U.S. House Passes Bill to Allow Sale of Feathery Art

The U.S. House today passed a bill to allow Alaska Natives to sell handicrafts that include the feathers of migratory birds. Alaska Congressman Don Young said on the House floor the Migratory Bird Act already allows Alaska Natives to harvest migratory birds.

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“What we have today is a bizarre policy that allows Alaska natives to hunt kill, consume and also use nonedible parts in handicrafts items, but prohibits them from selling these handicrafts,” Young said.

Federal authorities haven’t always enforced the law, but two years ago pursued a case against a Tlingit carver from Juneau. Archie Cavanaugh agreed to pay a $2,000 fine after he was caught trying to sell two wood headpieces online that included flicker and raven feathers. The bill, sponsored by Rep. Young, passed the House by voice vote. Sen. Lisa Murkowski sponsored a similar bill that’s pending in the Senate.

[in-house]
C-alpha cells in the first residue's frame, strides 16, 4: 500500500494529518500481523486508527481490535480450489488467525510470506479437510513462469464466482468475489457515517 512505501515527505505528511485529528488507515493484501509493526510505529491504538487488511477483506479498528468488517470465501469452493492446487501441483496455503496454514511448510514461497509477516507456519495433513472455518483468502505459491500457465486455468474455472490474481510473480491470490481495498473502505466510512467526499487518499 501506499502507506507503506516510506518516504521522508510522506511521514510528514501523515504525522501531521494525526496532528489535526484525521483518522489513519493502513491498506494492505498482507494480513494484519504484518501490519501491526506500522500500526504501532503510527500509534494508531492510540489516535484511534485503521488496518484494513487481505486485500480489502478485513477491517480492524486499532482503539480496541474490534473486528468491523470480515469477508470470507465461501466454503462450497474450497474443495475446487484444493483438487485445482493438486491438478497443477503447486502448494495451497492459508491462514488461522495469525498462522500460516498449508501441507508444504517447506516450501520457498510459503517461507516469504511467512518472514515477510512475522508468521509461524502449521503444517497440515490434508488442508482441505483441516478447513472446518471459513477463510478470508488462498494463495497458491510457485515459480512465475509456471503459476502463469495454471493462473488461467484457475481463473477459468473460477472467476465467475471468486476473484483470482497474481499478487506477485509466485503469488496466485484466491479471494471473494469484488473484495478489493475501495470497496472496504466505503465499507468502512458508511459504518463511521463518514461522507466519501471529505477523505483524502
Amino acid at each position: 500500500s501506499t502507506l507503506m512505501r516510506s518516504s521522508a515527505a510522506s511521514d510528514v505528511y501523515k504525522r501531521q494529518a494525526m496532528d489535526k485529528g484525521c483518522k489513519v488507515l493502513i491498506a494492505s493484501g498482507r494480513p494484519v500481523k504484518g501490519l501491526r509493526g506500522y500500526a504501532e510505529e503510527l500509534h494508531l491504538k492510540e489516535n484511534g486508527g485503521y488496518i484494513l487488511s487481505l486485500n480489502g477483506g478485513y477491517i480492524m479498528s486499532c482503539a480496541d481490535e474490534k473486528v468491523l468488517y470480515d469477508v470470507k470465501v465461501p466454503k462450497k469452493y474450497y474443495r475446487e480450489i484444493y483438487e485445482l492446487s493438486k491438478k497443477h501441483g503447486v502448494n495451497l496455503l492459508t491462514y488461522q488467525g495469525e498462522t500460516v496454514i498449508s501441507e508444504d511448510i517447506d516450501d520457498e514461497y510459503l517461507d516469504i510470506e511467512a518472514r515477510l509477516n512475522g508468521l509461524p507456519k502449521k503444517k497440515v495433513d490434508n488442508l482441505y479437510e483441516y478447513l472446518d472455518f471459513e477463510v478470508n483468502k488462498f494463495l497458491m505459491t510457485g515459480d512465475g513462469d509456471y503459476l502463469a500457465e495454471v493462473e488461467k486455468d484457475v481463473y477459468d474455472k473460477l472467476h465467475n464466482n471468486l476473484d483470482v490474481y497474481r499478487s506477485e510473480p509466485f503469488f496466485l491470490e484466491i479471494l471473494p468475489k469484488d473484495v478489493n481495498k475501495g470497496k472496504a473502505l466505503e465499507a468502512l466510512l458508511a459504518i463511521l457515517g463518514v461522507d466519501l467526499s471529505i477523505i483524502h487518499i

Liz Ruskin is the Washington, D.C., correspondent at Alaska Public Media. Reach her at lruskin@alaskapublic.org. Read more about Liz here.

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